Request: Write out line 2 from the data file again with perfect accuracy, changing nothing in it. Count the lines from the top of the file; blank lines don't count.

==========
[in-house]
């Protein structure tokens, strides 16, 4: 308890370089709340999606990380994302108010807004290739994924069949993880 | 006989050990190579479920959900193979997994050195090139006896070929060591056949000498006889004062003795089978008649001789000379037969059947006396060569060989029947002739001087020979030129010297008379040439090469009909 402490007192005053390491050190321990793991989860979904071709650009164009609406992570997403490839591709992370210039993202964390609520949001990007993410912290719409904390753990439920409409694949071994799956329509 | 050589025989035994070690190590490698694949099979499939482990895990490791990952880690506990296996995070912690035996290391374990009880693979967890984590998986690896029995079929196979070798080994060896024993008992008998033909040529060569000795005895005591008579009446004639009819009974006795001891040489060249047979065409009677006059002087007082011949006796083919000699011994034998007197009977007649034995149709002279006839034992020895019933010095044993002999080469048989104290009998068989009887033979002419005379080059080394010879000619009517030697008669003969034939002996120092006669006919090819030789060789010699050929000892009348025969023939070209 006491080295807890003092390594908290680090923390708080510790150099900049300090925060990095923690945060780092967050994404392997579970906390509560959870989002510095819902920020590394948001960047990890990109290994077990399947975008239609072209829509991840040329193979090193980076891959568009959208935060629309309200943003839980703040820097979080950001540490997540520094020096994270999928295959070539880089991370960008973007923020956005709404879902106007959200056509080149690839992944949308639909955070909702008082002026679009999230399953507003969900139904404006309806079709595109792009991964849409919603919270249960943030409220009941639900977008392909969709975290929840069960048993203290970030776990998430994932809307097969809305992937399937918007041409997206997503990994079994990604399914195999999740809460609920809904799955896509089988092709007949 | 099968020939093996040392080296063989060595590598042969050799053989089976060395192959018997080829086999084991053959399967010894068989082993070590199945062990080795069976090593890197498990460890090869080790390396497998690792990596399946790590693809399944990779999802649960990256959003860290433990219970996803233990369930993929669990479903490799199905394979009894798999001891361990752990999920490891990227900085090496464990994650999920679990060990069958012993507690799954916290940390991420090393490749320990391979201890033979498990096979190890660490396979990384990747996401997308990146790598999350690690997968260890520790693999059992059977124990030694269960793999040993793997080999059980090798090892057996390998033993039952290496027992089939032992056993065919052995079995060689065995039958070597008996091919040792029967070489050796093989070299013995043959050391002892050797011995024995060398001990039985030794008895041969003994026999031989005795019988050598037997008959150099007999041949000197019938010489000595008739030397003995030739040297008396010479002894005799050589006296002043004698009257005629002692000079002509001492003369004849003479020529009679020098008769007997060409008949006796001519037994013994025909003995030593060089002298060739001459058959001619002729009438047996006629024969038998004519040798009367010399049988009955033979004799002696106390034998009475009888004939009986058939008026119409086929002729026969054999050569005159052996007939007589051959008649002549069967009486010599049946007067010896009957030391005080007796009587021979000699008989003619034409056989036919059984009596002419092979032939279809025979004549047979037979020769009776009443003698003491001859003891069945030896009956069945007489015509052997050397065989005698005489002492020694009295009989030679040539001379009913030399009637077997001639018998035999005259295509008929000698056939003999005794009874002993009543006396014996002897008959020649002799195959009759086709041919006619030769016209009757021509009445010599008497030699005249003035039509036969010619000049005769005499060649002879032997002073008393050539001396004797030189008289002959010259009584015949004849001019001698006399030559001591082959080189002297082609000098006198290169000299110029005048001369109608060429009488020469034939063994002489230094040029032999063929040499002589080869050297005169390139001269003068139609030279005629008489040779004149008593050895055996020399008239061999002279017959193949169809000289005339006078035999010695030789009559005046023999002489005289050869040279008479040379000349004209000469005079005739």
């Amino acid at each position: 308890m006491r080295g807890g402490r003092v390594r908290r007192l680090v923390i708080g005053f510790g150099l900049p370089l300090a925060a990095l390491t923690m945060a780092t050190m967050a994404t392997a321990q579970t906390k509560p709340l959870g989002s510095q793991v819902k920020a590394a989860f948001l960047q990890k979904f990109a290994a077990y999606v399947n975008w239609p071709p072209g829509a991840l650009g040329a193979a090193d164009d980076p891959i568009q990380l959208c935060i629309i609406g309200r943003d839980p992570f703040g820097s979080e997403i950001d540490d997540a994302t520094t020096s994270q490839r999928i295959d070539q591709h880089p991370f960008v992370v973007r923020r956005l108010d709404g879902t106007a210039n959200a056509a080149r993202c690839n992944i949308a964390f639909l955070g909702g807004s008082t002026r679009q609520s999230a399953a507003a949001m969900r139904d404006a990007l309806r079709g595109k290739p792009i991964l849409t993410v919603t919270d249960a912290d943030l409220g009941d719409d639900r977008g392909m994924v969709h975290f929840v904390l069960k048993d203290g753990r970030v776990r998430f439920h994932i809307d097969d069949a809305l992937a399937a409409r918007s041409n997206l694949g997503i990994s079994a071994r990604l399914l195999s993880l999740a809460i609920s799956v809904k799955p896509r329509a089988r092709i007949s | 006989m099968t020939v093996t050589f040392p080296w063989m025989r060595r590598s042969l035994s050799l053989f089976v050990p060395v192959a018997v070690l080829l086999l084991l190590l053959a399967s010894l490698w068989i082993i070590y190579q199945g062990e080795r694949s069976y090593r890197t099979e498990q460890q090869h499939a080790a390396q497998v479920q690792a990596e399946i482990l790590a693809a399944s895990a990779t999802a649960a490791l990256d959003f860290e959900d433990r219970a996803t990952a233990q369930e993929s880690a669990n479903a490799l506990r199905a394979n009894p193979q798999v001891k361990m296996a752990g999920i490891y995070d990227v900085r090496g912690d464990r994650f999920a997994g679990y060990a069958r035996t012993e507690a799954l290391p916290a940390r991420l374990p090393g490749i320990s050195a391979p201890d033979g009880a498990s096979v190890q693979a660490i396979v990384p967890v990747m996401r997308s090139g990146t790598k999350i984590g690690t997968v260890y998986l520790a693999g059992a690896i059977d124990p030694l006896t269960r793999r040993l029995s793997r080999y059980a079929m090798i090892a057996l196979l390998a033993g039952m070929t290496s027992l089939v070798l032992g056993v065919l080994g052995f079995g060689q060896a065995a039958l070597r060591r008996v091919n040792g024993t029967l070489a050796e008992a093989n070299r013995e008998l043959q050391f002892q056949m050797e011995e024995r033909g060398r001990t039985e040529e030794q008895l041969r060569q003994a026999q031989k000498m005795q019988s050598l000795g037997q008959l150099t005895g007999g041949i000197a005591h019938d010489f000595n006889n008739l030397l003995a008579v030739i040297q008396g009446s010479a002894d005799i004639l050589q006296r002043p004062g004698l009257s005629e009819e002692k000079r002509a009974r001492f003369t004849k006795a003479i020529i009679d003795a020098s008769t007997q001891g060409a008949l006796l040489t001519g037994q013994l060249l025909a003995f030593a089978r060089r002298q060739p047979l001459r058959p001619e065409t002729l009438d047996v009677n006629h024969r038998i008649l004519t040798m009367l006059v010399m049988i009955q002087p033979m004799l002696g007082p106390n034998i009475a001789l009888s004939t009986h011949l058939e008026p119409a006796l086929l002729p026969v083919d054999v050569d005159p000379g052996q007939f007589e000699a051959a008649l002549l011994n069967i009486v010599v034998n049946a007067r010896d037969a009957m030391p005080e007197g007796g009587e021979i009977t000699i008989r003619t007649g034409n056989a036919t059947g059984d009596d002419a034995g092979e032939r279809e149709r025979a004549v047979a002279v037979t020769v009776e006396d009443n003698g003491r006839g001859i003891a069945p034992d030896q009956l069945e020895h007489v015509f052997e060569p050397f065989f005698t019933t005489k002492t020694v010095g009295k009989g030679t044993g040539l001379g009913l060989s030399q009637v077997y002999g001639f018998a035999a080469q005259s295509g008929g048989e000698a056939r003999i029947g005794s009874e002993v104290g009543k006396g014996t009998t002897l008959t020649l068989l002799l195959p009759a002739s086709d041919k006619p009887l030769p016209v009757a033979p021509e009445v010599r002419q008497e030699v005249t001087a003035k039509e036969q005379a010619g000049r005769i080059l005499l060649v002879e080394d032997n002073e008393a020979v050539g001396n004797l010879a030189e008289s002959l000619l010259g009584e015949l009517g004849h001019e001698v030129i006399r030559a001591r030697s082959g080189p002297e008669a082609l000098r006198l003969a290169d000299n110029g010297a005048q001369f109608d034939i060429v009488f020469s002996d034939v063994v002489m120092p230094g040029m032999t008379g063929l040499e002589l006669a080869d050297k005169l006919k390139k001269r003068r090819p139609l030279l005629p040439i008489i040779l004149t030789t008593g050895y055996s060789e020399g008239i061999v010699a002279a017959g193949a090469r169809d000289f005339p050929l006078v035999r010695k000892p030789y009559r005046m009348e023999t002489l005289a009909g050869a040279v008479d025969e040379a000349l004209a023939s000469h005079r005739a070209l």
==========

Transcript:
């Protein structure tokens, strides 16, 4: 308890370089709340999606990380994302108010807004290739994924069949993880 | 006989050990190579479920959900193979997994050195090139006896070929060591056949000498006889004062003795089978008649001789000379037969059947006396060569060989029947002739001087020979030129010297008379040439090469009909 402490007192005053390491050190321990793991989860979904071709650009164009609406992570997403490839591709992370210039993202964390609520949001990007993410912290719409904390753990439920409409694949071994799956329509 | 050589025989035994070690190590490698694949099979499939482990895990490791990952880690506990296996995070912690035996290391374990009880693979967890984590998986690896029995079929196979070798080994060896024993008992008998033909040529060569000795005895005591008579009446004639009819009974006795001891040489060249047979065409009677006059002087007082011949006796083919000699011994034998007197009977007649034995149709002279006839034992020895019933010095044993002999080469048989104290009998068989009887033979002419005379080059080394010879000619009517030697008669003969034939002996120092006669006919090819030789060789010699050929000892009348025969023939070209 006491080295807890003092390594908290680090923390708080510790150099900049300090925060990095923690945060780092967050994404392997579970906390509560959870989002510095819902920020590394948001960047990890990109290994077990399947975008239609072209829509991840040329193979090193980076891959568009959208935060629309309200943003839980703040820097979080950001540490997540520094020096994270999928295959070539880089991370960008973007923020956005709404879902106007959200056509080149690839992944949308639909955070909702008082002026679009999230399953507003969900139904404006309806079709595109792009991964849409919603919270249960943030409220009941639900977008392909969709975290929840069960048993203290970030776990998430994932809307097969809305992937399937918007041409997206997503990994079994990604399914195999999740809460609920809904799955896509089988092709007949 | 099968020939093996040392080296063989060595590598042969050799053989089976060395192959018997080829086999084991053959399967010894068989082993070590199945062990080795069976090593890197498990460890090869080790390396497998690792990596399946790590693809399944990779999802649960990256959003860290433990219970996803233990369930993929669990479903490799199905394979009894798999001891361990752990999920490891990227900085090496464990994650999920679990060990069958012993507690799954916290940390991420090393490749320990391979201890033979498990096979190890660490396979990384990747996401997308990146790598999350690690997968260890520790693999059992059977124990030694269960793999040993793997080999059980090798090892057996390998033993039952290496027992089939032992056993065919052995079995060689065995039958070597008996091919040792029967070489050796093989070299013995043959050391002892050797011995024995060398001990039985030794008895041969003994026999031989005795019988050598037997008959150099007999041949000197019938010489000595008739030397003995030739040297008396010479002894005799050589006296002043004698009257005629002692000079002509001492003369004849003479020529009679020098008769007997060409008949006796001519037994013994025909003995030593060089002298060739001459058959001619002729009438047996006629024969038998004519040798009367010399049988009955033979004799002696106390034998009475009888004939009986058939008026119409086929002729026969054999050569005159052996007939007589051959008649002549069967009486010599049946007067010896009957030391005080007796009587021979000699008989003619034409056989036919059984009596002419092979032939279809025979004549047979037979020769009776009443003698003491001859003891069945030896009956069945007489015509052997050397065989005698005489002492020694009295009989030679040539001379009913030399009637077997001639018998035999005259295509008929000698056939003999005794009874002993009543006396014996002897008959020649002799195959009759086709041919006619030769016209009757021509009445010599008497030699005249003035039509036969010619000049005769005499060649002879032997002073008393050539001396004797030189008289002959010259009584015949004849001019001698006399030559001591082959080189002297082609000098006198290169000299110029005048001369109608060429009488020469034939063994002489230094040029032999063929040499002589080869050297005169390139001269003068139609030279005629008489040779004149008593050895055996020399008239061999002279017959193949169809000289005339006078035999010695030789009559005046023999002489005289050869040279008479040379000349004209000469005079005739």